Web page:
What is a Zoning By-law?

    Zoning By-laws are legal documents that divide a municipality into different land use zones. Zoning By-laws specify permitted uses (e.g. commercial or residential) and required standards (building size and location). They provide a legal way of managing land use and future development and can protect you from conflicting and possibly dangerous land uses in your community. 

    What will be the result of the Zoning By-law review?

    A new Zoning By-law for the entire Municipality will be created. The new Zoning By-law may change various land use permissions and regulations that currently exist for some lands. A new Zoning By-law may also include a zone change for various lands to implement the new Official Plan. 

    Why is new zoning necessary?

    The new zoning is intended to implement the policies of the new Official Plan approved in 2021 and guide the use of land, buildings and structures. Without the proposed changes to zoning, new development in the existing zoning framework may not achieve the intent of the new Official Plan.

    How does the Municipality enforce and implement its Zoning By-law?

    When an individual applies for a building permit, staff are required to ensure that the proposed use, building or structure complies with the Zoning By-law. If the proposed use, building or structure does not comply with the Zoning By-law, the building permit cannot be issued. 

    How may the new Zoning By-law affect landowners?

    The new Zoning By-law may have one of three effects: 

    1. The existing zones and/or special provisions are renamed or reclassified such that it is administrative in nature and does not impact existing zoning permissions or regulations;
    2. The change in zoning allows for additional uses and built forms that are currently not permitted by the existing Zoning By-law; or, 
    3. Uses and built forms that are currently permitted under the existing Zoning By-law may no longer be permitted. 

    When the new Zoning By-law results in a legally existing use no longer being permitted, these uses and/or buildings may be considered to be legal non-conforming (see explanation below). 

    What is legal non-conforming?

    Legal non-conforming status is applied to legally existing land, buildings and uses that do not comply with the new zoning. 

    Legal non-conforming land, buildings and uses will continue to be permitted, provided that the land owner does not change the use of the property/building or location of the building(s). If new buildings, additions to existing buildings, or a change in use is proposed, the new zoning requirements would apply. In the long-term the intent is that all legal non-conforming uses will convert to the uses permitted in the Zoning By-law and thus implement the vision of the Municipality of Kincardine Official Plan. 

    What happens if my property's current zoning is changed and deemed legal non-conforming?

    The proposed new zoning has no effect on the continued use of any property. If and when the proposed new zoning comes into effect, there will be no change to the requirements imposed and you can continue living in your home and/or operating your business without any implications. It will be business-as-usual. The zoning requirements will only apply to new development or change in use of the property.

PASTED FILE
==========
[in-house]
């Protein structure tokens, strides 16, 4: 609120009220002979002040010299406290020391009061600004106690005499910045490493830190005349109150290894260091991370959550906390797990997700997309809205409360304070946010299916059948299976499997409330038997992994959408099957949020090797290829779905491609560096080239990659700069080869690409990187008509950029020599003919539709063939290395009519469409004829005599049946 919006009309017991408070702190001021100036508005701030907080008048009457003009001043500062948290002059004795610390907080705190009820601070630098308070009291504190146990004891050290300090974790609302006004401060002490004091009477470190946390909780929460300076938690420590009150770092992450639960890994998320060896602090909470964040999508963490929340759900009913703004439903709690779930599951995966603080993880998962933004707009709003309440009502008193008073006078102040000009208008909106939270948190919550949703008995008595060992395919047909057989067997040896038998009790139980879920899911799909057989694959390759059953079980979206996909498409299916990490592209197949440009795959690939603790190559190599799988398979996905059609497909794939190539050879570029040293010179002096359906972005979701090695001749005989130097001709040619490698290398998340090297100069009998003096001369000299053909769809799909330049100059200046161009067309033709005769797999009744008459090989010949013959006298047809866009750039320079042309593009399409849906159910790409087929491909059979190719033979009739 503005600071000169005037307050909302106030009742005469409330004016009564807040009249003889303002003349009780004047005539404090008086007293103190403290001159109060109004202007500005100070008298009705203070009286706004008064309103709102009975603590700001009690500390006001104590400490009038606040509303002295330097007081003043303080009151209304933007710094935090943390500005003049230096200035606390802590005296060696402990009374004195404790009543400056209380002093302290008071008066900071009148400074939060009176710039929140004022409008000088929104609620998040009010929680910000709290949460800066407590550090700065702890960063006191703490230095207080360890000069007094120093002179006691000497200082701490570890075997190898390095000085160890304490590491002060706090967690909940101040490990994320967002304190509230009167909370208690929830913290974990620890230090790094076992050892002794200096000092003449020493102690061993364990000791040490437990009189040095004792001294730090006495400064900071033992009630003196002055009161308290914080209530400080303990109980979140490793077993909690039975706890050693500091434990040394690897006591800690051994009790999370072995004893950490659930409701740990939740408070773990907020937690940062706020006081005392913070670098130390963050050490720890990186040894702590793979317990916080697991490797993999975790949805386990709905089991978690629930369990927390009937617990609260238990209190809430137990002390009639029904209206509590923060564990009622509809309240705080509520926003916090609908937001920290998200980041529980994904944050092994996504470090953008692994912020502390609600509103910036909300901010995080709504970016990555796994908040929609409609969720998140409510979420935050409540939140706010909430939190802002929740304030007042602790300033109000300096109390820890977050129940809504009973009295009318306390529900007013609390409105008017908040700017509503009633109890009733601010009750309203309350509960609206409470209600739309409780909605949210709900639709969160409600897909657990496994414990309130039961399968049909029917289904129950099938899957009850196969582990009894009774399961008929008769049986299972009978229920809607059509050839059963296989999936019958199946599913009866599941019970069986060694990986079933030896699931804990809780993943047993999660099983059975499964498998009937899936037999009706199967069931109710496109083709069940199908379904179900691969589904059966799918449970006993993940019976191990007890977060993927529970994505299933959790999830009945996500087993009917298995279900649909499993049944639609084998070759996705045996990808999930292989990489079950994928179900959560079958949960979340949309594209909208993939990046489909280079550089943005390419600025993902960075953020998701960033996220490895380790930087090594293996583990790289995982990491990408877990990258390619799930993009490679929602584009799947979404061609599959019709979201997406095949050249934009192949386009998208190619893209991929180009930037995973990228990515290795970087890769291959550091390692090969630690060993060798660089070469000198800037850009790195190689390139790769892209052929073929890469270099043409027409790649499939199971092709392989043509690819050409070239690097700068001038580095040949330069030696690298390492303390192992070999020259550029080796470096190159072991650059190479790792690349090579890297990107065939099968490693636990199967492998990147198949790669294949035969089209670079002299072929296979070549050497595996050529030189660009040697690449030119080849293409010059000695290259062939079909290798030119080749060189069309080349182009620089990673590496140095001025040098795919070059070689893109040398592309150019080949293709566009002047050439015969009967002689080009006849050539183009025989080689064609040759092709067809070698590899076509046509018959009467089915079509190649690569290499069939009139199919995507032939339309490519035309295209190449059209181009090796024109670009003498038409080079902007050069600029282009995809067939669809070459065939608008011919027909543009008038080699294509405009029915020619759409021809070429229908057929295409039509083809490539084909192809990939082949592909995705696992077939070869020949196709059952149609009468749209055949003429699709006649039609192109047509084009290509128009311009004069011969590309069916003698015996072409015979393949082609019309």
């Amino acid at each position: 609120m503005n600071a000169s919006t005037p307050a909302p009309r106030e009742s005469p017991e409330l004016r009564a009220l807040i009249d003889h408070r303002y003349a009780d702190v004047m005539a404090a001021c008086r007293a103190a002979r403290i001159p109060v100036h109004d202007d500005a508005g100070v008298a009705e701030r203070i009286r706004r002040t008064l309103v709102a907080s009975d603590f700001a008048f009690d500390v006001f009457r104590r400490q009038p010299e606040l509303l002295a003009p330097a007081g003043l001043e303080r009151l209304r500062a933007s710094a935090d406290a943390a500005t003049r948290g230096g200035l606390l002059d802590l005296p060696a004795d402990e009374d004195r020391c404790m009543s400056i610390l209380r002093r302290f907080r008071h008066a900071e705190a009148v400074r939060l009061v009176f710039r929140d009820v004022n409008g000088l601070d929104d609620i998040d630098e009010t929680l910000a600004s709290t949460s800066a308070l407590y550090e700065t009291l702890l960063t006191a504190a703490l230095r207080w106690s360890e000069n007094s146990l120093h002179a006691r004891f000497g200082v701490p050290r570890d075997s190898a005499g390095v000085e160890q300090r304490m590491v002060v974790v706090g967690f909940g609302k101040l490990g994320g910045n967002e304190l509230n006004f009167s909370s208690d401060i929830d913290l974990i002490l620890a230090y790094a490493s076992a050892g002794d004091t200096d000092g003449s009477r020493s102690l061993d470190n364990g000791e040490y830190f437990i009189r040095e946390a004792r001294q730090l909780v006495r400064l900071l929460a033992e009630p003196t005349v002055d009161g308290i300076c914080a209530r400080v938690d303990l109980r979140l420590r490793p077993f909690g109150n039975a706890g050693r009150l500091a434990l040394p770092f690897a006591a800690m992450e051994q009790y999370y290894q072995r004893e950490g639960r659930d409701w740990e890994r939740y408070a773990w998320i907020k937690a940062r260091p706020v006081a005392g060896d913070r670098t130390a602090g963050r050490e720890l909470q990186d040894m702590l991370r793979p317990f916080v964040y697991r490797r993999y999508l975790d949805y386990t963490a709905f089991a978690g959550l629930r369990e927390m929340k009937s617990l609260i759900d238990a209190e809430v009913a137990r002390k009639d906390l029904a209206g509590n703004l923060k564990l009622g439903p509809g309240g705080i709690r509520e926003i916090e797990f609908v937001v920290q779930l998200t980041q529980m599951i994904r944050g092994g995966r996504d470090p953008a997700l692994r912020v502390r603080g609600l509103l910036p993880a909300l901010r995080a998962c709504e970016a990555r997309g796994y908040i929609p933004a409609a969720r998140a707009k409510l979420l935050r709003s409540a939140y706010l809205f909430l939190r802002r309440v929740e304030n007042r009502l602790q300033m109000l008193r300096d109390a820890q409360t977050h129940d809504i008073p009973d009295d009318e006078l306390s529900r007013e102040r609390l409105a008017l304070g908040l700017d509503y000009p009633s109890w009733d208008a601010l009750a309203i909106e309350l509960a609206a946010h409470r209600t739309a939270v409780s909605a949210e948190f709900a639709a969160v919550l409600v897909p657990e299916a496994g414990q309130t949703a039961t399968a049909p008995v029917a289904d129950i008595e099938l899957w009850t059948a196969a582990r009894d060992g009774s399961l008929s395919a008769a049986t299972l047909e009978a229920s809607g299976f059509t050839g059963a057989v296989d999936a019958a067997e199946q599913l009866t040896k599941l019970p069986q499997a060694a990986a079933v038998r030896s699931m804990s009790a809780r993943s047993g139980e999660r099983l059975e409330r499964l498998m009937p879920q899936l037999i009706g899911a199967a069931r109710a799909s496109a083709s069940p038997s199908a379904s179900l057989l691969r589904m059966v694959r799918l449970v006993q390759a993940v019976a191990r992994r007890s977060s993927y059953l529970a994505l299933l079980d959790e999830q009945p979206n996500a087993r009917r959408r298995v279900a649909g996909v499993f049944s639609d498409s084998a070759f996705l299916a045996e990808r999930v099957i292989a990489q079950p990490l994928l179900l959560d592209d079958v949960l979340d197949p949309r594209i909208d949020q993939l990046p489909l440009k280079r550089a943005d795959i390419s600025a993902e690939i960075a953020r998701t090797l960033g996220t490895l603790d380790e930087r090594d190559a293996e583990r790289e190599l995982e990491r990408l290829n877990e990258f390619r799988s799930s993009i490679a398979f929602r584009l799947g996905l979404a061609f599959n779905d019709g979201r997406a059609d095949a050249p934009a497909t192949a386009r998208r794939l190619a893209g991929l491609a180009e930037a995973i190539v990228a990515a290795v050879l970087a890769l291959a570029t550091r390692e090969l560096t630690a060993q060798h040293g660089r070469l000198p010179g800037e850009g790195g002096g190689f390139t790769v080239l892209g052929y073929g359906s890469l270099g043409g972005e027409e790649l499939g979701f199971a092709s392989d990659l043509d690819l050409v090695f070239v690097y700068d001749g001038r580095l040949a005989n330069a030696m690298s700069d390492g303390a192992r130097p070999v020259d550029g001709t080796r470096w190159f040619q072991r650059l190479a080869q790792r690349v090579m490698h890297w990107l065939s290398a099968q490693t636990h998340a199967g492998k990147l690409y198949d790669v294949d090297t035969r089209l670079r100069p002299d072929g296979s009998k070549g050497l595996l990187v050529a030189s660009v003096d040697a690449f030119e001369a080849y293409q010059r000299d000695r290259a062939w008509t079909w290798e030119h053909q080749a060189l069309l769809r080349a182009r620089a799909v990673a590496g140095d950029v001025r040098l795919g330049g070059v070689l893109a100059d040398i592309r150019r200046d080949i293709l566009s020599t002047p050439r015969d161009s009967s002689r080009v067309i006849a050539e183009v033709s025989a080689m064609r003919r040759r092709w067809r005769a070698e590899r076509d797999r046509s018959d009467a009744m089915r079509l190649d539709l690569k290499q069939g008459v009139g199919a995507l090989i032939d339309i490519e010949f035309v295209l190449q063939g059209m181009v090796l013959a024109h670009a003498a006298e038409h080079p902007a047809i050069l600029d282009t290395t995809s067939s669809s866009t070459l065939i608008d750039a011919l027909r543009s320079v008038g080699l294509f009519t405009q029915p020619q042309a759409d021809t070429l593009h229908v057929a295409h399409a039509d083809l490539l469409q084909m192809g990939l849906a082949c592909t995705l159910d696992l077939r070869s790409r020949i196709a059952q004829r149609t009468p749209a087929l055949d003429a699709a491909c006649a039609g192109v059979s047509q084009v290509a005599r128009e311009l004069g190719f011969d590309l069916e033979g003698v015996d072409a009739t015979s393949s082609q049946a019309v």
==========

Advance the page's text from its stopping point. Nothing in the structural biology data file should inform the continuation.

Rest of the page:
What impact may the new Zoning By-law have on the value of my property and property taxes?

    The zoning of properties has little to no impact on the assessed value of properties. The Municipal Property Assessment Corporation (MPAC) assesses the value of properties based on as many as 200 different factors. Five major factors usually account for 85% of a property's value including location, lot size/dimensions, living area, age of the house, and quality of construction. More information on MPAC's property assessment valuation process can be obtained by visiting https://mpac.ca/en/propertytypes/residentialpropertyassessments/howweassessresidentialproperties

    Property taxes are not calculated based on the market value but rather the assessed value of the property. The market value of a property depends on a host of factors including the state of the economy and the individual purchaser's preferences. 

    What if I don't want the new Zoning By-law to apply to my property?

    A property owner is not able to 'opt-out' of a Zoning By-law since it is meant to apply to all properties within a Municipality. However, we encourage you to submit comments to the MHBC team and Municipal staff related to the proposed Zoning By-law as it is developed. Staff welcome all input on the proposed new zoning by-law and will review all comments received prior to making a final recommendation to Council. 

    How do I read a Zoning By-law?

    The Zoning By-law consists of two parts. 

    First, use our interactive map to find out what zone your property is in. 

    Next, find your zone in our Zoning By-law.

    What do the letters mean after my zone?

    The Zoning By-law is comprised of primary zones, such as A1- General Agricultural or R1 - Residential One. These primary zones have rules regulating land use, as well as building setbacks, heights, accessory structures, etc. 

    Sometimes there are letters that follow the primary zone. These letters represent a special provision that's been applied to a specific site following an approval process. Sometimes these special provisions allow certain types of development, or reduced lot sizes, reduced yard setbacks, etc. Sometimes these special provisions might restrict the type of development permitted on this site.